Carlos L. Encinias and Jim Daly  of Altar Boyz
(© Joseph Marzullo/Retna)
Carlos L. Encinias and Jim Daly
of Altar Boyz
(© Joseph Marzullo/Retna)
Whenever show time roles around, there are always a bunch of actors getting paid not to do anything. Nice work if you can get it, right? But it's not all just hanging around eating bonbons for these folks -- they are the ones on call if a misfortune befalls someone in the show. And it's these understudies, standbys, and swings who keep the theater going. "We call our boys wonderstudies," said press agent David Gersten of Altar Boyz' Jim Daly and Carlos L. Encinias, the show's two understudies, who each cover all five roles in the show and who go on approximately two to three times every week.

The difference between an understudy and a standby is confusing to many audiences. The terminology is not actually defined by Actors' Equity Association, but is agreed to by producers and agents. As a general rule of thumb, standbys cover one role, while understudies can cover many. Additionally, many actors perform one part in a production while understudying other roles, whereas a standby is only seen in a show when called upon. Swings are a somewhat different animal, rotating into ensemble tracks when needed.

For these talented thespians, their downtime is typically spent close to the theater, if not actually inside it. (Not all actors are bound by this rule; while standing by for Adam Pascal in Aida, Will Chase was allowed to stay home in New Jersey if he knew Pascal was on.) For example, during Altar Boyz performances, Daly and Encinias, who both joined the company in 2005, are either inside New World Stages or directly outside at Worldwide Plaza.

The actors have been friends since appearing in a 2002 regional production of Jesus Christ Superstar, so they spend a lot of time bonding. "This is the second Jesus to bring us together," Daly notes. In the 80-something minutes they have to kill -- they are permitted to leave following the last dance-heavy number, "Number 918" -- they play Scratch, Trouble, and Boggle with company manager Ryan Lympus and wardrobe supervisor Megan Opalinski in the sole backstage dressing room. Daly has occasionally used the time to get assistance applying Just For Men hair color. And the actors, members of the same book club, read tons.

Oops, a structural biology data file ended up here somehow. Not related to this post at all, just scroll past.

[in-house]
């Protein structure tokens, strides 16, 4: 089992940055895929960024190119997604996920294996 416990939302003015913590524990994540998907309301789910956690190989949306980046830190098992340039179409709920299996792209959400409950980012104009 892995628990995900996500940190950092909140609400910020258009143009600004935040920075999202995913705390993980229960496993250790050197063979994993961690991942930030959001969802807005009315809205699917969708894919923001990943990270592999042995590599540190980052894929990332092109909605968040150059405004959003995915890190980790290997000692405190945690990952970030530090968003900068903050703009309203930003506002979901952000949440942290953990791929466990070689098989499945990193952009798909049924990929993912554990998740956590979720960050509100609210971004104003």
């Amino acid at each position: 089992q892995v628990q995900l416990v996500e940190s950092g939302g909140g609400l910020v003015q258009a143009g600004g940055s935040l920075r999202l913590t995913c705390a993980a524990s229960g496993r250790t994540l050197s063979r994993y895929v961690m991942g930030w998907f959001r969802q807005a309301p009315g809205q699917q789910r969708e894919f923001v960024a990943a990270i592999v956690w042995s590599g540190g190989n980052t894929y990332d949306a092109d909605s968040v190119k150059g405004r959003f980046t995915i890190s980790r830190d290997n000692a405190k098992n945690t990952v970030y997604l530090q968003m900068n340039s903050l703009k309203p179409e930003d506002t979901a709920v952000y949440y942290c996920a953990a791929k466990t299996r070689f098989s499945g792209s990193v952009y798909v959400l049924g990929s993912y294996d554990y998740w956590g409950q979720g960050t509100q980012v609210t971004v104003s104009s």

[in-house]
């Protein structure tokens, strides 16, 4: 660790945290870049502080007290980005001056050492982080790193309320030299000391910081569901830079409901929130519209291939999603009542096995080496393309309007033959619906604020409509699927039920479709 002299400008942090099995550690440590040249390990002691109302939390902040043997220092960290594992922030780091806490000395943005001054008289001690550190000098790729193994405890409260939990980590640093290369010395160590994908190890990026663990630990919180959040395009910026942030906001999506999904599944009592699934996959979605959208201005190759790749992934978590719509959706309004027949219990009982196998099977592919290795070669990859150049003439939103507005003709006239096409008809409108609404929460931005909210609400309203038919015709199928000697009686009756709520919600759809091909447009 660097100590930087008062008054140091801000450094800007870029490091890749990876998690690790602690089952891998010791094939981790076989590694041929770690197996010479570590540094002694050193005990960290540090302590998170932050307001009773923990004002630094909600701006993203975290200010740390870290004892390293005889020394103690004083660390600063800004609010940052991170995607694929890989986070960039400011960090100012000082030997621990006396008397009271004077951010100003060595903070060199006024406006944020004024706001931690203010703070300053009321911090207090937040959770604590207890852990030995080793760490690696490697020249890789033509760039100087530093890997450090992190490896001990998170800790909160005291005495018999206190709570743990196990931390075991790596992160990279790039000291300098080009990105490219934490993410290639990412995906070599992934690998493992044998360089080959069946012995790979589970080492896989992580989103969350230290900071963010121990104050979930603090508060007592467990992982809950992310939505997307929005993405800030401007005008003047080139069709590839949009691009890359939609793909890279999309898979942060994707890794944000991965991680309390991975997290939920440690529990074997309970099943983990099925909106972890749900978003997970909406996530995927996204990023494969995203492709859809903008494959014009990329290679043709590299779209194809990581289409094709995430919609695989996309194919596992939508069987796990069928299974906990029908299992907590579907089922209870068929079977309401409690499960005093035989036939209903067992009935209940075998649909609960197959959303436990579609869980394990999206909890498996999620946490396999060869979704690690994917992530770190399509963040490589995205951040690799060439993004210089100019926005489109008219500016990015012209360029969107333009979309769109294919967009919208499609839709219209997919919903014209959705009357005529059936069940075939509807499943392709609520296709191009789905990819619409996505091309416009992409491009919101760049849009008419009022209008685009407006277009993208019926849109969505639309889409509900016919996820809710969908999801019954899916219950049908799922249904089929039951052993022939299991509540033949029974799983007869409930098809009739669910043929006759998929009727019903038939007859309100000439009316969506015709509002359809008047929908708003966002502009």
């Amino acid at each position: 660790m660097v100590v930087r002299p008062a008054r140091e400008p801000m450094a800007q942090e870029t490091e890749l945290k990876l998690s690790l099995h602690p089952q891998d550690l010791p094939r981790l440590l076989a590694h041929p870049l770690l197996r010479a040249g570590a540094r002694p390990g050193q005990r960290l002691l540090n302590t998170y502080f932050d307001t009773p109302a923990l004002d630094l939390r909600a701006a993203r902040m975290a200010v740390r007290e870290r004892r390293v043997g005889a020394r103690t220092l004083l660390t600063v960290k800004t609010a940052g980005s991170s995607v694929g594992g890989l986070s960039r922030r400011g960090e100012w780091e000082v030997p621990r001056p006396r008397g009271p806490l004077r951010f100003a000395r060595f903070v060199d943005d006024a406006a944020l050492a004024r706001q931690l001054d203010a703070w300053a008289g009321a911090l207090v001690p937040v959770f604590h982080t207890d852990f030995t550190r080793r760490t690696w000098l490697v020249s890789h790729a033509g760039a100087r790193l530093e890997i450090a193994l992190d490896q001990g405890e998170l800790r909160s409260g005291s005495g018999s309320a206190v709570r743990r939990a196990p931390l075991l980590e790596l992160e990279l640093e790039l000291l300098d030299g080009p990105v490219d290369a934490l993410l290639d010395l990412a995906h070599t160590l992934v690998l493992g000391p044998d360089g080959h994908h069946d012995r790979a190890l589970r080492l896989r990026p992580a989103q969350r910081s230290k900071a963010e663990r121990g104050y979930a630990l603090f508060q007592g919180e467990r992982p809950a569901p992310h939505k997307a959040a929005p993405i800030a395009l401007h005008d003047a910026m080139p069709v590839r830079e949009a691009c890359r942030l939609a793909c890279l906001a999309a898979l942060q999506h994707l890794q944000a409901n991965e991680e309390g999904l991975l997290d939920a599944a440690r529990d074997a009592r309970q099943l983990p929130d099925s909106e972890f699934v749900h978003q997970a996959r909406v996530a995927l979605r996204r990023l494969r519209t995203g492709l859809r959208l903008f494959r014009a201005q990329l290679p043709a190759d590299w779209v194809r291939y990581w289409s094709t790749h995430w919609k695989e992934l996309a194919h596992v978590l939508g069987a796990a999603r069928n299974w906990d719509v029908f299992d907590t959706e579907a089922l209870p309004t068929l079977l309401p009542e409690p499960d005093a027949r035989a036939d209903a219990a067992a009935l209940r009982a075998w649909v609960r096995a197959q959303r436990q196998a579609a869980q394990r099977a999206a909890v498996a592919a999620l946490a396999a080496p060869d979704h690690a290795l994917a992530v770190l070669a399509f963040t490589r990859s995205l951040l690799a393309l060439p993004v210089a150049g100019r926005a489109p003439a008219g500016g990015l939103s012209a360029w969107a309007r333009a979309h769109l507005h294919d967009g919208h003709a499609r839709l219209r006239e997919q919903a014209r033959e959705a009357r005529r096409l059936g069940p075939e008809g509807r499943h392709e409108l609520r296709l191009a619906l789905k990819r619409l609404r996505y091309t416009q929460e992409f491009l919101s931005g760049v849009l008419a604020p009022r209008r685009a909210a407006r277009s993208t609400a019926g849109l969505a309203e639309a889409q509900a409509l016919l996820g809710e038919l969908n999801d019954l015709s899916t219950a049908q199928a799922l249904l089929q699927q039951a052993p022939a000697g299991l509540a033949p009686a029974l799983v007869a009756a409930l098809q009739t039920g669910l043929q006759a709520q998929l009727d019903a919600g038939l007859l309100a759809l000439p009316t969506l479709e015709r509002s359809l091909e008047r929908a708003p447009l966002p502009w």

Their life is not all fun and games; they have to run through the show, performing all the solos themselves, two times a month. "This show is hard to keep in your brain because you're only one count off depending [on which role you are playing]," Daly says. "You have to be flexible. I carried around my script for six months when I started." Despite sticking close to the stage, only Daly has had to go on mid-show. He was sitting outside when he got the call to step in for the role of Juan, which he had never performed for a paying audience. "Jim has bad luck," Encinias states. "When I go away, all the people are sick." It all balances out, however, as Encinias has a difficult job that Daly does not; he serves as the show's dance captain, requiring him to give notes to the performers. "It's the best and the worst of jobs," Encinias says. "When you go in, you get all the laud of a principal show, but it's really hard."

At least the Boyz can go chill outside. Hairspray's Michelle Dowdy has to stay within the confines of the Neil Simon Theater, where she reads and watches DVDs of such TV series as The West Wing and Lost with swings Gretchen Bieber and Nicole Powell. However, a number of other Broadway shows, including Spamalot, The 25th Annual Putnam County Spelling Bee, and Wicked, allow their cast members to travel within a five-block radius as long as they are armed with a powered-up cell phone.

James Ludwig, who covers five out of seven male principals in Spamalot, luckily lives a few blocks from his theater, so if he is not on or watching, he can be at home if he wants. "I am in the theater a lot," Ludwig says. "I like to go to work, but it's great to have a choice. I run a couple of home businesses on the side [including a film company and a website that specializes in delivering information on NYC bars]."

Lisa Brescia, who is Julia Murney's standby for the role of Elphaba in Wicked, is using her paid spare time to earn a BA online at Empire State College. "Since January, when I began rehearsals for the green girl, I've taken Women's Art History, The Middle East, and Psychology. Any cast or crew members who have questions about Frida Kahlo, Islam, or behavioral abnormalities can find me cursing at my laptop," she says.

The understudies at Spelling Bee have lower goals; they are just trying to color within the lines. "From the Cabbage Patch dolls to Build-a-Bear, our artwork is proudly hanging around the greenroom," says Jacqui Polk, who understudies the roles of Marcy Park, Olive Ostrovsky, and Loggainne Schwartzandgrubineirre.

All of these actors work very hard to be prepared at a moment's notice, but most of the time, they find themselves without a demanding job at show time. "We have fun," Encinias says. "We have time for fun."